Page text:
Healthcare consumers are seeking clear communications, tech-enabled access to care

A new Salesforce Research survey suggests patients are heavily valuing healthcare and life science companies that provide better consumer experiences.
By Dave Muoio
03:59 pm

Due to their increasingly personalized and convenient experiences with other sectors, consumers have high expectations when it comes to the services they’re receiving from the healthcare industry, according to a new global survey from Salesforce Research of nearly 6,000 consumers.

Unfortunately, nearly half (47%) of those polled believe that the healthcare and life sciences are less focused on the needs of patients than they are the needs of the industry, with many expressing a desire for more relevant communications, fewer barriers to care and a greater emphasis on their experience as a consumer.

“Many healthcare consumers have navigated a fragmented landscape where communication is impersonal and transactions are complicated and time-consuming,” the report’s authors wrote. “Consumers are excited by emerging solutions that hold the promise for expanding access to and quality of care. To unlock the full potential of these data-powered technologies, the healthcare and life sciences industries must work toward building consumer trust.”


By and large, the survey indicated a need for providers, insurers, medical device companies and pharmas alike to improve their communication to patients. The last two in particular had the most room for improvement — for medical device companies, only 28% of respondents said that communications felt relevant, and 38% said that they understood the communications. For pharmas, these rates were 27% and 33%, respectively.

But while providers and insurers fared better, there was still some room for improvement. Communications from providers were deemed relevant for just 38% of respondents and understandable for 46%, with these numbers dropping a hair to 32% and 44% for communications from insurers.

Meanwhile, these consumers are also expecting healthcare messaging and services alike to be more engaging and accessible, often through the use of digital technologies.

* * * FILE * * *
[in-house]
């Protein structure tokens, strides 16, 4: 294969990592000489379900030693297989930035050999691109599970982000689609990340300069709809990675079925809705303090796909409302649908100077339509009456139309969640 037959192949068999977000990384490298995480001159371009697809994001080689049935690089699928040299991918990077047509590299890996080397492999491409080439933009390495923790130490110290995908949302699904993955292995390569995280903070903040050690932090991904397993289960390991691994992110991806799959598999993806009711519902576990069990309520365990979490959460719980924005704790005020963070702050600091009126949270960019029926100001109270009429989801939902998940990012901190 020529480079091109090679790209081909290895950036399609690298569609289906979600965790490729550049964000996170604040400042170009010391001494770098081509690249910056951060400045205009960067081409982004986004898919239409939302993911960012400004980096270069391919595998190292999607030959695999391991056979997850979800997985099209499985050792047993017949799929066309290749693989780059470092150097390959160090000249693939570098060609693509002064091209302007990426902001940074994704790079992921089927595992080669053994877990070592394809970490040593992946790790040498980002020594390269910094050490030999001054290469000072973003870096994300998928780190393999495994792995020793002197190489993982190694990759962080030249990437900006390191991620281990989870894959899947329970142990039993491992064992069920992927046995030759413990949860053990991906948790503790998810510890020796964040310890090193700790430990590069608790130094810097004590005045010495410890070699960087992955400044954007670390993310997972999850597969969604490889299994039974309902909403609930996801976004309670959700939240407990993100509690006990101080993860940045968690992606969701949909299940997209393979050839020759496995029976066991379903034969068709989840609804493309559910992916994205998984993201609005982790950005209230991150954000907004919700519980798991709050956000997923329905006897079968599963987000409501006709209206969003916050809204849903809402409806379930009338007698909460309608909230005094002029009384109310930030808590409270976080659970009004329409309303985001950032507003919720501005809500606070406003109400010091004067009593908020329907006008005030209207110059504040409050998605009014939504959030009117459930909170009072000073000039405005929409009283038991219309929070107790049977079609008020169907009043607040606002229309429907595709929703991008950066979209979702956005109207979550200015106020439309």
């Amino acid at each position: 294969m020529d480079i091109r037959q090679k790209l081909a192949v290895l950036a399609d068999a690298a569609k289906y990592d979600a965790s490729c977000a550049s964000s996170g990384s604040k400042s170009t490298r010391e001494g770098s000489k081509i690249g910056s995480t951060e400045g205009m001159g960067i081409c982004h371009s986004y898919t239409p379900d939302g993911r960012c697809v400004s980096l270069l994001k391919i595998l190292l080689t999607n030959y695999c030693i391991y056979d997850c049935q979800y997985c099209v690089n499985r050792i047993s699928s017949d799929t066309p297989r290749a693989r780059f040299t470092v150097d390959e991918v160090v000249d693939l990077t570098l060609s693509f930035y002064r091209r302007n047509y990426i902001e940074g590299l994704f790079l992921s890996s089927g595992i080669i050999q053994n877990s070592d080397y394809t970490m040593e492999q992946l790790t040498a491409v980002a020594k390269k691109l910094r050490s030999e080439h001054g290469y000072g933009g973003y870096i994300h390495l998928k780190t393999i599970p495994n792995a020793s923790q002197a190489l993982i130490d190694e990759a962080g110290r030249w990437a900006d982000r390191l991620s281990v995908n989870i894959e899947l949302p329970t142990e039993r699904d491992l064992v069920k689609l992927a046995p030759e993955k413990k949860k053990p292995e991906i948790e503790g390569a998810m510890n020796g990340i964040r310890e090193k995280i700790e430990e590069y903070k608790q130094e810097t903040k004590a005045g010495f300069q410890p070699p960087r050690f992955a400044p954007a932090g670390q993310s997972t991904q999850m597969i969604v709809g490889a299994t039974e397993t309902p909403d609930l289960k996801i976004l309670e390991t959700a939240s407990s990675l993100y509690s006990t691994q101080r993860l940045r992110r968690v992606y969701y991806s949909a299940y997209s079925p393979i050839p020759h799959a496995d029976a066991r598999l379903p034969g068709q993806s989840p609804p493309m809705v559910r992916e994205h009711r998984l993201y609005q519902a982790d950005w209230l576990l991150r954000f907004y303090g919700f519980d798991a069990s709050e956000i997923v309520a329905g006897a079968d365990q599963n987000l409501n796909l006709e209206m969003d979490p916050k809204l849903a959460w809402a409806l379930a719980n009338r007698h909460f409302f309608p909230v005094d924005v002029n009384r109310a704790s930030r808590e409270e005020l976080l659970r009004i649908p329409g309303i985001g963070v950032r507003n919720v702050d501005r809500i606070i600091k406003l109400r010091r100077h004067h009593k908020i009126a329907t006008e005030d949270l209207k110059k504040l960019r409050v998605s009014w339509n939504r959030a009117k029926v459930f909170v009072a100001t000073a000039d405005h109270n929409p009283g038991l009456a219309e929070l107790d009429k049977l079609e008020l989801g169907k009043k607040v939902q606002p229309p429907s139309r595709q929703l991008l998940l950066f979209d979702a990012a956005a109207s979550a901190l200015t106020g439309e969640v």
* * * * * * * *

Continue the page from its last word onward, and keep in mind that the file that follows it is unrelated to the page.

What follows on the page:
Sixty-nine percent said that it was important to offer SMS or text communications, while 55% valued live chats or instant messages and 38% called for video chat options. These numbers each skewed higher among younger respondents, who seem to especially value real-time communication options.

In terms of access and reducing barriers to care, 52% of respondents said they were interested in healthcare voice assistants, 68% live health coaches, 68% mobile apps for health coaching, and 76% in-home visits. Interestingly, 82% of all respondents said it was important that these healthcare stakeholders offer personalized web portals for consumers (noteworthy when considering how often a glut of these interfaces are highlighted as a detriment to patient experience). Similarly, consumers highlighted a number of social determinant-related barriers impacting their ability to receive care, such as treatment payment (39%), mental and emotional wellbeing (34%), a need to take time off work (29%) and transportation to an appointment (30%).

The report also highlighted an emphasis on a consumer’s overall experience, noting that these expectations somewhat varied between healthcare sectors. Eighty-two percent of respondents reported that they would switch their provider due to a bad experience, while 67% said they would do something similar following a bad insurance experience. The report notes that these sentiments fall in line with prior Salesforce Research surveys, which found that many consumers valued their experience with an overall company equally to that entity’s actual products, and that an “extraordinary” experience with one company will raise their expectations with others regardless of industry.


Salesforce Research conducted a double-blind survey from July to August of this year. The polling yielded responses from 5,984 consumers living in the US, Brazil, Australia, Japan and several European countries. All respondents were at least 18 years old, and were divided into three age demographics (born 1981- 2000, born 1965-1980, born before 1965) for certain analyses.


The emphasis on clearer communications and positive experiences echoes healthcare strategies increasingly cropping up amidst the consumerization of care movement. Many of these healthcare consumer asks were also highlighted in a recent report from Kyruus, while another survey published last month by Survata stressed how frustrating digital experiences will likely drive away healthcare consumers — particularly if they are younger.


"One of the highlights from the Connected Healthcare Consumer report is that personalized experiences in industries like retail are elevating expectations from healthcare consumers for connectivity and digitalization," Dr. Ashwini Zenooz, SVP and general manager for healthcare and life sciences at Salesforce, told MobiHealthNews in a statement. "Nearly seven in 10 consumers say one extraordinary experience raises their expectations of all other companies — regardless of industry. This is one of the many findings from the report that support the evolving consumer expectations we see transforming the entire healthcare ecosystem."


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